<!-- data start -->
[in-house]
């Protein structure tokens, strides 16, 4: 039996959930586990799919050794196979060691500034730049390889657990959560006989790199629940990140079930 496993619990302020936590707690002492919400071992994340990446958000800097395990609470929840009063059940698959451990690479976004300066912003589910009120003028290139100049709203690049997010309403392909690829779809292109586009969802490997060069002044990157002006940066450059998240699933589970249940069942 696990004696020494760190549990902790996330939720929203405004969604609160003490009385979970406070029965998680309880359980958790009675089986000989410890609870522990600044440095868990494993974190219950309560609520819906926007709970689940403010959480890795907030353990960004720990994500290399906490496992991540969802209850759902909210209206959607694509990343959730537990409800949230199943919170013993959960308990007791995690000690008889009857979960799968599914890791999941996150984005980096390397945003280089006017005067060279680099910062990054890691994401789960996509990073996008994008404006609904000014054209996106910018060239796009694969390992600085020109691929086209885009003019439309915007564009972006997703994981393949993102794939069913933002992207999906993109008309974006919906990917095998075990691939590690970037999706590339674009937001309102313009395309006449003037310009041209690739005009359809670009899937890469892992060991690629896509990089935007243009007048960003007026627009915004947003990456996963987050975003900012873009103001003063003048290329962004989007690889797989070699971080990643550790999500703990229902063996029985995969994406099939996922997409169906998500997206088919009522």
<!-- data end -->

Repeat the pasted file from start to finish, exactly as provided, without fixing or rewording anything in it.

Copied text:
[in-house]
């Protein structure tokens, strides 16, 4: 039996959930586990799919050794196979060691500034730049390889657990959560006989790199629940990140079930 496993619990302020936590707690002492919400071992994340990446958000800097395990609470929840009063059940698959451990690479976004300066912003589910009120003028290139100049709203690049997010309403392909690829779809292109586009969802490997060069002044990157002006940066450059998240699933589970249940069942 696990004696020494760190549990902790996330939720929203405004969604609160003490009385979970406070029965998680309880359980958790009675089986000989410890609870522990600044440095868990494993974190219950309560609520819906926007709970689940403010959480890795907030353990960004720990994500290399906490496992991540969802209850759902909210209206959607694509990343959730537990409800949230199943919170013993959960308990007791995690000690008889009857979960799968599914890791999941996150984005980096390397945003280089006017005067060279680099910062990054890691994401789960996509990073996008994008404006609904000014054209996106910018060239796009694969390992600085020109691929086209885009003019439309915007564009972006997703994981393949993102794939069913933002992207999906993109008309974006919906990917095998075990691939590690970037999706590339674009937001309102313009395309006449003037310009041209690739005009359809670009899937890469892992060991690629896509990089935007243009007048960003007026627009915004947003990456996963987050975003900012873009103001003063003048290329962004989007690889797989070699971080990643550790999500703990229902063996029985995969994406099939996922997409169906998500997206088919009522």